When Australia had this problem on a much smaller scale in the 1990s, the Howard government first stopped the boats by putting people who arrived by boat on temporary visas, so they could never become permanent residents; sending people who made it to Australian islands to Nauru for offshore processing, so they would never get to the mainland; and turning boats around where it was safe to do so, so that would-be migrants ended up chasing the people smugglers wanting their money back.
When the problem recurred on a much larger scale after 2008, my government introduced an integrated command structure, Operation Sovereign Borders; and when the people smugglers scuttled their boats, instead of bringing their passengers to Australia, the navy put people onto unsinkable orange lifeboats, with just enough fuel to return to Java. The opposition, the churches, and much of the media said it was immoral; some UN agencies said it was illegal; and the Indonesians sure didn’t like it; but it worked, and it’s now accepted bi-partisan policy.
Except that the numbers involved are potentially greater, there’s no compelling reason why naval patrols in the Med and elsewhere, couldn’t escort illegal migrant boats back to their starting point, and if necessary, simply land their passengers safely on a beach. No reason, except addled thinking about rights, post-colonial guilt, refugee activist lawfare, and the unwillingness even of sovereign states to act outside an EU or a UN mandate.
And so the boats keep coming, people keep drowning, an underclass of often alienated newcomers keeps growing, the reputation of government for competence keeps falling, and resentment keeps building, among citizens who think that their governments’ duty-to-them outweighs any obligation to those who are trespassers in their country.
Another vital policy area that’s rife with wishful thinking is energy, mostly because for the past two decades energy systems in many countries have been run to reduce emissions rather than to deliver affordable and reliable power. Indeed, in many countries, it’s been claimed that rapidly transitioning from oil, coal, and gas-fired power to wind and solar will somehow be cheaper – a bizarre claim, given that renewable power always has to be subsidised.
And even though modern life requires power 24/7, not just when the wind is blowing and the sun is shining.
While every country that’s made a virtue of de-carbonising (other than France, which went almost wholly nuclear because it wanted to minimise its dependence on other countries’ fossil fuels) has seen power prices sky-rocket, that hasn’t deterred leaders from Joe Biden down claiming that what’s plainly economic self-harm will somehow save money, create jobs, and boost prosperity.
In Australia, despite some of the world’s largest reserves of coal and gas, which are two of our three biggest exports, government’s aim is to become a renewable energy super-power, as if no one else has wind and sun, on the basis of our reserves of the minerals needed to make batteries, even though green rules make it increasingly hard to extract them, and almost impossible to refine. The rush to renewables (nearly all made in China, while the CCP opens more new, coal-fired power in a single year than Australia’s total) has made us weaker, and China stronger, without the slightest impact on climate, if CO2 China emits without compunction really is the main climate change villain.
Many people in authority must know, that in most Western countries, energy policy is a slow motion train wreck, and that previous climate change proves that human CO2 is not the only or even the main factor in climate. But they won’t say so, lest they commit heresy against the new civic religion, in which good citizenship always requires stronger action against the climate emergency.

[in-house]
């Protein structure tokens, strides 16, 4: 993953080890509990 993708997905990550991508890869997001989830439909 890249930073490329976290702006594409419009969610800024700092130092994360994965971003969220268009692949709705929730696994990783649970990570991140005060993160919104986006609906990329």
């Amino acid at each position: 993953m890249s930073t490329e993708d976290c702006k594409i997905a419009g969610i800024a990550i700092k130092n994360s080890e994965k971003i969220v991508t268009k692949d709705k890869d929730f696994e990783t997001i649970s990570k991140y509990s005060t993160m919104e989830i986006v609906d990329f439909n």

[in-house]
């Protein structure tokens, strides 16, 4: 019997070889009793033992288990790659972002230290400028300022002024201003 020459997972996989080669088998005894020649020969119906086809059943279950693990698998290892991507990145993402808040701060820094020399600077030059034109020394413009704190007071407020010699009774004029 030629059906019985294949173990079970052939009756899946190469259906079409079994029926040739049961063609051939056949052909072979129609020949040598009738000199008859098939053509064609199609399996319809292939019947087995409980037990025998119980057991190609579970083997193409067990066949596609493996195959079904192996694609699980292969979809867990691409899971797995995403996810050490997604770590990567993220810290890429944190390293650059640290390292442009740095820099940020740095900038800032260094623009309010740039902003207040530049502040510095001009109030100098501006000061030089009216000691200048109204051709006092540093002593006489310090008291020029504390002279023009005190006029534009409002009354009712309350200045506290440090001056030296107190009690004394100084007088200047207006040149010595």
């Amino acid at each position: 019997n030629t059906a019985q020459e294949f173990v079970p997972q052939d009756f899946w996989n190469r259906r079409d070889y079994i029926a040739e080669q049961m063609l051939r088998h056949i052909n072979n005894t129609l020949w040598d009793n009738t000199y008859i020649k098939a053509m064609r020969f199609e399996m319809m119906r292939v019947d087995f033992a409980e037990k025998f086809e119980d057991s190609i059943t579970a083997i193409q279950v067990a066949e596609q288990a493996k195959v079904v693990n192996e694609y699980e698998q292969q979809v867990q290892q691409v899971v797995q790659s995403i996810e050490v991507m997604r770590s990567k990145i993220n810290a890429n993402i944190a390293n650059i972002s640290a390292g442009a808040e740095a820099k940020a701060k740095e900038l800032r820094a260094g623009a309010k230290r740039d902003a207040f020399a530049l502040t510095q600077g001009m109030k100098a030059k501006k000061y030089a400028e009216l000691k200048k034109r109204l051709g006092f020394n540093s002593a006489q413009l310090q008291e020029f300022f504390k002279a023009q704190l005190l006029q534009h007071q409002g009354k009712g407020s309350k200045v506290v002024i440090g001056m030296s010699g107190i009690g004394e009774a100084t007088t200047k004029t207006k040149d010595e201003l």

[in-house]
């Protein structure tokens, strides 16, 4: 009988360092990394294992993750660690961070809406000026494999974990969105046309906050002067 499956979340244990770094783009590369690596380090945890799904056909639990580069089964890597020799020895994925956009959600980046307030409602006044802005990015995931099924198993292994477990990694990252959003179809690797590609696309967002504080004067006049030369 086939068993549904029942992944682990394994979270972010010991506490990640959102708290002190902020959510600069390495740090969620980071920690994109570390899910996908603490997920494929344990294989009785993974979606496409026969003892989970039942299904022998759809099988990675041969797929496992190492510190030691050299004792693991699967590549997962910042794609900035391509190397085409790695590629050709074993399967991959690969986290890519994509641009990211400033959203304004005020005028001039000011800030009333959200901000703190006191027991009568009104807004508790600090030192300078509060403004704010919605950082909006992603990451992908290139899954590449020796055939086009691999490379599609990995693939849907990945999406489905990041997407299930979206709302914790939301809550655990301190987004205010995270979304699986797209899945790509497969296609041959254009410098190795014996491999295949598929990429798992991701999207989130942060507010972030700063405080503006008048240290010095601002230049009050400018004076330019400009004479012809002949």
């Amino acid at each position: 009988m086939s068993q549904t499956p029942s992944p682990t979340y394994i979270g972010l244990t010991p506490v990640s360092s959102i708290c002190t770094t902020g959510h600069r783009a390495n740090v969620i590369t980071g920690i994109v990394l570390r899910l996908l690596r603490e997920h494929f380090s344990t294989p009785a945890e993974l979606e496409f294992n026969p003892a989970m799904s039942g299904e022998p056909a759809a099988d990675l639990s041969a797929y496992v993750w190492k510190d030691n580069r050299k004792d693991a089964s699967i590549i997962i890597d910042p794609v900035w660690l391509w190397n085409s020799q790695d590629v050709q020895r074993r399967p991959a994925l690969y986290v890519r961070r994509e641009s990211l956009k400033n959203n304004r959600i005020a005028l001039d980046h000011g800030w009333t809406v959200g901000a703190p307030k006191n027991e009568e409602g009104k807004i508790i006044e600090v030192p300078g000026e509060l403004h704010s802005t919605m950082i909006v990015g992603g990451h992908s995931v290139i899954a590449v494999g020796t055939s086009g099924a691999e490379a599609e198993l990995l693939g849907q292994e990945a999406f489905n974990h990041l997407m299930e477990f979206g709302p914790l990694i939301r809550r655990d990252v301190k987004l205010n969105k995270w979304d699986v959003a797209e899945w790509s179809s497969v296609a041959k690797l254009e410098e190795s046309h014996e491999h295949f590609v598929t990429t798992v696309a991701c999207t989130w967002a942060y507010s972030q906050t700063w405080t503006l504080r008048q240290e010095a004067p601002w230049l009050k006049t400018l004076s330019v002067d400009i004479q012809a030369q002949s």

To the innumerable people who take the inevitable, and almost never genuinely unprecedented weather events in their stride, forcing people out of their petrol or diesel vehicles, policy driven herd reduction and home reconstruction, with all the lifestyle changes involved, looks like the moral vanity of elites that can afford it, against the masses that can’t. And when there’s only a minor difference of degree between both main parties, as in many countries, it’s not surprising that multitudes feel politically homeless, and worry that the system is broken.
When theory comes up against reality, the facts will eventually win out, but a lot of damage can be done in the meantime. As Churchill is supposed to have said, men occasionally stumble over the truth, only to pick themselves up and hurry off.
Maybe the lights really do have to go out for the renewables infatuation to end. Maybe it will take a direct military challenge for the most free, the most fair and the most easy-going-on-minorities societies to regain faith in themselves. Maybe vast numbers of regretful gender transitioners will have to sue their doctors, before it’s once more normal to accept the bodies God has given us. Maybe hallowed political parties will have to be swept away by disrupters, for elected politicians to remember that their job is to lead rather than defer to official advice. Because in most western countries’ public life right now, politically correct virtue signalling invariably has the upper hand.
My fear is that the rise of apparatchik politics is keeping our best citizens out of public life. That the pervasiveness of 24/7 social media is coarsening our national conversation. And that the resultant fragmentation and polarisation is making it ever-harder to keep our disagreements civil. Right now, with a revolving door prime ministership in Britain, personality cult politics in America, plus the eclipse of long-standing allegiances everywhere, our civilisation seems at a low ebb, especially in the Anglosphere, where faith, family and country have never been in less regard.
In one vital respect, if not in others, we who have never been more materially prosperous, yet so spiritually bereft, can look with envy at the Ukrainians who have discovered something to live or die for that’s greater than the sovereign self. It’s hard not to be despondent about all that should be better, but we have been here before, most recently in the 1970s of strategic challenge, economic stagnation, and social unrest. Yet two decades on, liberal democracy was thought to be triumphant because a few key leaders strove to make a difference. There must be contemporary Thatchers, Reagans and Wojtylas just waiting to make their presence felt.